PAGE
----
September 17, 1999 at 04:00 AM EDT

TORI AMOS to venus and back

What was originally conceived as a B-sides record became a double CD — featuring a live disc and new studio album — after Amos hit one of her visionary writing spells. ”These songs need to live in their own world as a sound, as a shape,” she says of the tracks, which swerve from earthy to ethereal. As for the live disc? ”I wanted a live record out before I need to have oxygen by the side of the stage.” (Sept. 21)

BROOKS & DUNN Tight Rope

The title comes from a rodeo term, not the circus, but chances are that recording B&D’s sixth studio album wasn’t quite as dangerous as bull riding. While new producer Byron Gallimore (Faith Hill) gives them an edgier sound, the material takes no greater risk than a broken heart. (Sept. 21)

CHRIS CORNELL Euphoria Morning

Who knew the former Soundgarden singer was so … sensitive? After years of rocking with maximum prejudice, Cornell wanted his solo debut to demonstrate ”a lot of vulnerability,” he said. Though he hasn’t exactly traded his flannel shirt for a felt beret, Seattle’s second-favorite howler seems to have forsaken grunge for a hard-hitting singer-songwriter style, with attenuated guitars and a few tunes that feature an unprecedented Lennon & McCartney flava. (Sept. 21)


Trent Reznor may have taken two years to make a record, but he wasn’t exactly slacking off. The Fragile CD, which delivers more than 100 minutes of music spread over 23 typically indelicate Nine Inch Nails lullabies (see ”Starf—ers, Inc.”), sounds like a well-honed challenge to such heavy-duty upstarts as Limp Bizkit and Korn. ”It was all about not being afraid,” said Reznor. If this is fragile, we’re Hustler. (Sept. 21)


It looks as if Babs’ nuptials to James Brolin have brought out the lover girl in her. Working with a clutch of control-room heavyweights (David Foster, Arif Mardin, and Tony Brown), everyone’s favorite Clintonite dusts off romantic standards from Jule Styne and the Gershwins. ”Obviously, love songs have taken on new meaning for her,” says Foster. ”She has a whole new take on love songs ’cause she’s living it.” (Sept. 21)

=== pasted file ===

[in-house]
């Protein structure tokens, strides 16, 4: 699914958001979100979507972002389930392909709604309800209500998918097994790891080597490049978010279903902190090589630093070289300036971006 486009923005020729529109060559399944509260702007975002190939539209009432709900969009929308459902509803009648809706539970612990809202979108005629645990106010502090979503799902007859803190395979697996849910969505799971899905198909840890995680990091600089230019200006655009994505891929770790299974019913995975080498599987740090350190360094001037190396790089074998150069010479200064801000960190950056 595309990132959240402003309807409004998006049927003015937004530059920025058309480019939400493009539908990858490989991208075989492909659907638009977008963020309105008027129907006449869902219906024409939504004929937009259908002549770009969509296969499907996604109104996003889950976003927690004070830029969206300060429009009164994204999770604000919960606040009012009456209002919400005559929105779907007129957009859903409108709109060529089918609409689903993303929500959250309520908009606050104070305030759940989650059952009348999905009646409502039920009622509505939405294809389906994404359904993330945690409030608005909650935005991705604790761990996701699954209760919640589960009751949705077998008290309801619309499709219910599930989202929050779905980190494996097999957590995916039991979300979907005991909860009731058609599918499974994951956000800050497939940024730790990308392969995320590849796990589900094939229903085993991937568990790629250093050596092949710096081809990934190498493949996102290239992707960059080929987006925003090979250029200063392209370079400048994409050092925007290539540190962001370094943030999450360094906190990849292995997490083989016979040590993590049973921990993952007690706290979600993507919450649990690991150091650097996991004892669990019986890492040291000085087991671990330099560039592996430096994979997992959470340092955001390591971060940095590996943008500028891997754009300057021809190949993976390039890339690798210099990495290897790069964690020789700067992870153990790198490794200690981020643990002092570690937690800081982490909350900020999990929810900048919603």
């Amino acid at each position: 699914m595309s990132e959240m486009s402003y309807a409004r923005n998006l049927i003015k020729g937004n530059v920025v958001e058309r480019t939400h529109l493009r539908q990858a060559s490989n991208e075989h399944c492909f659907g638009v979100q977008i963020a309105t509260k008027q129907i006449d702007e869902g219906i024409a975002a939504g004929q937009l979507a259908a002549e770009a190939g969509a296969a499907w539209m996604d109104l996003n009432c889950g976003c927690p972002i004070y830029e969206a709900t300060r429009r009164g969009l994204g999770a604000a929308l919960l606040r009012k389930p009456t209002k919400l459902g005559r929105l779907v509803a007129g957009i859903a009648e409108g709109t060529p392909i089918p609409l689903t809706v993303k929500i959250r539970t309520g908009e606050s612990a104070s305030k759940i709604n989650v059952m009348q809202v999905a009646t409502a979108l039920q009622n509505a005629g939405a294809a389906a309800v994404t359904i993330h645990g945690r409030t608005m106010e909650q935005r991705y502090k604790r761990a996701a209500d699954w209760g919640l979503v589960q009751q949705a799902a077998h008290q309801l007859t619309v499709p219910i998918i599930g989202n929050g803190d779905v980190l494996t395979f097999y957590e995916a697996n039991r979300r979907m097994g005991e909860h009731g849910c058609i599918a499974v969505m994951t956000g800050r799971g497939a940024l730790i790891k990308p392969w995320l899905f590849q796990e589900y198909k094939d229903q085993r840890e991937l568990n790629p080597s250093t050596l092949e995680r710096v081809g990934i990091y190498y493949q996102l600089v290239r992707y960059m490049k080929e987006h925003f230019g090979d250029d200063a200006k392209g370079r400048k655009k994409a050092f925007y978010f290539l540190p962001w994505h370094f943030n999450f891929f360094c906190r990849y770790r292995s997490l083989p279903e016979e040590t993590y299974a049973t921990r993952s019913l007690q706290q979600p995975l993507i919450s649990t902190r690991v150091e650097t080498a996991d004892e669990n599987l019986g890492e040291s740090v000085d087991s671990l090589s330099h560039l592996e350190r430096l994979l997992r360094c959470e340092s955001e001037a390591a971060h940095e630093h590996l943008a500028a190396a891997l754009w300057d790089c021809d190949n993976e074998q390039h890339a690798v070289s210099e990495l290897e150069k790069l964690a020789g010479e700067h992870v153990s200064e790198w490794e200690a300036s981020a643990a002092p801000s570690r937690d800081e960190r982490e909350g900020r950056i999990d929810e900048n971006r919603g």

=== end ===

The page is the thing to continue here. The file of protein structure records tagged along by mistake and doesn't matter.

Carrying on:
GARTH BROOKS In … The Life of Chris Gaines

It’s either a bold creative leap or loopy ego massage. Regardless, country-music Uberstar Garth Brooks’ first rock album recorded by his alter ego Chris Gaines will surely test the loyalty of the singer’s nation-state of fans, who may not cotton to his Springsteenesque rave-ups. Still, the entertainment value in the cover alone — which features Brooks/Gaines sporting a wig and a soul patch — should compensate for any artistic shortcomings.


The great salsero, who has sold millions of records singing modern salsa, is the latest Latin star to test the crossover waters. For his first solo English-language album, Anthony hired hotshot R&B producers Cory Rooney and Rodney Jerkins, recording a dance-floor anthem (”I Need to Know”) targeted at Ricky ravers and Lopez lovers alike. Just don’t call it a sellout. ”I’m not into jumping on bandwagons,” says Anthony. ”I’m very serious about what I do.” (Sept. 28)

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